Because French kids eat everything...

Welp, tonight’s dinner didn’t go so well.

We’ve taken on the task of teaching Liam to eat well (at least, better) because of this book I’m reading, French Kids Eat Everything. This is how dinner went:

I set three place settings at the table. Liam’s plate had exactly what ours had on it: Mexican beef stroganoff and salad. We all sat down to eat, and Liam picks up his fork before making a face at what he sees on his plate. Bypassing the casserole, he stabs some lettuce leaves and takes a bite. I smile to myself, thinking, “Wow! This is going to be easy. My boy’s eating salad!” He then takes two more bites. Then he spits out the third bite. Uh-oh. We don’t let him spit out food (and he knows this), so I correct him (we’ll leave it at that). He takes one more bite of salad and actually swallows it. But he refuses to touch the stroganoff.

Well, mimicking the French way of eating, I decide that Liam is required to taste everything on his plate. He doesn’t have to like it or finish it, but he does have to at least taste it. But how do you convince a child to try a bite without forcing it down his throat, using threats or bribes, or smothering it in ketchup (all of which I’m vehemently against, thanks to those darned French people…They’ve completely ruined me!)? Kelley and I actually begin to discuss this under our breath, so Liam can’t hear us trying to decide his fate. Of course, he knows we’re making all of this up as we go along, and he begins to play to our weaknesses. (By the way, at this point, we’ve explained that he has to try his food, and dinner isn’t over until he does. He’s had three meltdowns already.) So, he looks at Kelley with tears in his eyes and says, “Daddy?” in this soft, pitiful voice as he lifts his arms up for Kelley to hold him.

“Stand strong,” I mutter under my breath. Kelley, who’d already slumped over to hug Liam, stiffens up a little and tells Liam he loves him, and he has to taste his food. The struggle continues. We’re losing. It kind of goes downhill from here, and I’m ashamed to say we tried putting the fork in his mouth through his tightly pursed lips, threatening and bribing. (Way to stick to our guns, right?) Not our finest moment. Kelley has his head resting on his folded arms on the table, wishing this could be over. “You’re not the only one who feels like crying,” he tells Liam. Liam looks at him, then clutches his bear and sucks on his fingers, staring straight ahead.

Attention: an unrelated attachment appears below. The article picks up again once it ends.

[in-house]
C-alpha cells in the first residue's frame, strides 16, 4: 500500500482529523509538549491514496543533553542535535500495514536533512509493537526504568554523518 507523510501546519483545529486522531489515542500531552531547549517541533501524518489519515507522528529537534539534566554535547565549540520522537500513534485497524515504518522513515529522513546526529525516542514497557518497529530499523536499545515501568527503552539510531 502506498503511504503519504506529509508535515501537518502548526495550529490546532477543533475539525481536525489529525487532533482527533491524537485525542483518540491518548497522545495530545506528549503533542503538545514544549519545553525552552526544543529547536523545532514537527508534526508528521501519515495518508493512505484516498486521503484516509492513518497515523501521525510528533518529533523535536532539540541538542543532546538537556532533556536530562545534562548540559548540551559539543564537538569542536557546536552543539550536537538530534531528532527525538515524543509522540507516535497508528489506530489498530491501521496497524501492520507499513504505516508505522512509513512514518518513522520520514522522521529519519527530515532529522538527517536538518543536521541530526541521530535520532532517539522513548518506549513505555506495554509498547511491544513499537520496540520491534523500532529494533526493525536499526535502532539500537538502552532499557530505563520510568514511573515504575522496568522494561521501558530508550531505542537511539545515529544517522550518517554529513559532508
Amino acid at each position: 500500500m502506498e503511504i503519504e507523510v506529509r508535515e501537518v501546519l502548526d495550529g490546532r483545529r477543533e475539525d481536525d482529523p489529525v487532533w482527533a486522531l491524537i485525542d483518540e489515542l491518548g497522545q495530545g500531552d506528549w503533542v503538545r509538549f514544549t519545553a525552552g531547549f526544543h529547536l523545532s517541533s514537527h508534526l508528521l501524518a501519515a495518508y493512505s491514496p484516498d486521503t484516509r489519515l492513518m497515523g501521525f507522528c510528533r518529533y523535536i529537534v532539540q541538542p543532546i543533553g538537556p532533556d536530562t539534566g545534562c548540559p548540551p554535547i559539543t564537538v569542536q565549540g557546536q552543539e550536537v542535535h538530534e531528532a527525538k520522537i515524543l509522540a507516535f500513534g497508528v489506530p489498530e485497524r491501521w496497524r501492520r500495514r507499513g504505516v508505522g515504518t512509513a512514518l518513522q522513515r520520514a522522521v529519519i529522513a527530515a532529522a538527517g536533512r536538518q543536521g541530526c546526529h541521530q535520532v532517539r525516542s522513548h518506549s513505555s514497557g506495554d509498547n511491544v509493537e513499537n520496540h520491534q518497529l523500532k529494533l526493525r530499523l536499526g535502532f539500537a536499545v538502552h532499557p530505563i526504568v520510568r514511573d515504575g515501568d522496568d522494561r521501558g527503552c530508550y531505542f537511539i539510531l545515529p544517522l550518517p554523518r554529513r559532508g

Then Kelley and I simultaneously get the giggles. Something about seeing Liam just sitting there calmly like that sets us off. We can’t stop laughing. Liam starts laughing, too, just to be included. I think it’s nervous laughter. We just needed a way out, so I finally tell Liam that if he takes a bite, he can have a cookie. Just one bite. Liam brightens and says, “OK!” I put the bite in his mouth, and he cringes and spits it back out. Dinner over. At least he tasted it, right? But since he spit the bite out, no cookie. Sort of defeated and really exhausted, we put him to bed.

The thing is, he did so good yesterday! He ate most of his stroganoff the night before and loved it. So I wasn’t being unreasonable. I’m not being unreasonable, people! I just want to teach my child to eat well.

It can be done. I’m convinced, and no one can convince me otherwise. Because French kids, they eat everything. EVERYTHING. There are no short-order meals or ketchup-doused anything. The French believe that picky eaters are made, not born; that a child only dislikes a food that he hasn’t been exposed to enough; that eating well is a skill that must be taught, and it’s the parents’ responsibility to teach them. They take food education VERY seriously over there.

This book is changing my life. Seriously. It’s completely changing the way I think about meals, about food, and about my precious picky eater. So, I’m on a journey to revolutionize mealtimes in our household. Stay tuned to see how this turns out!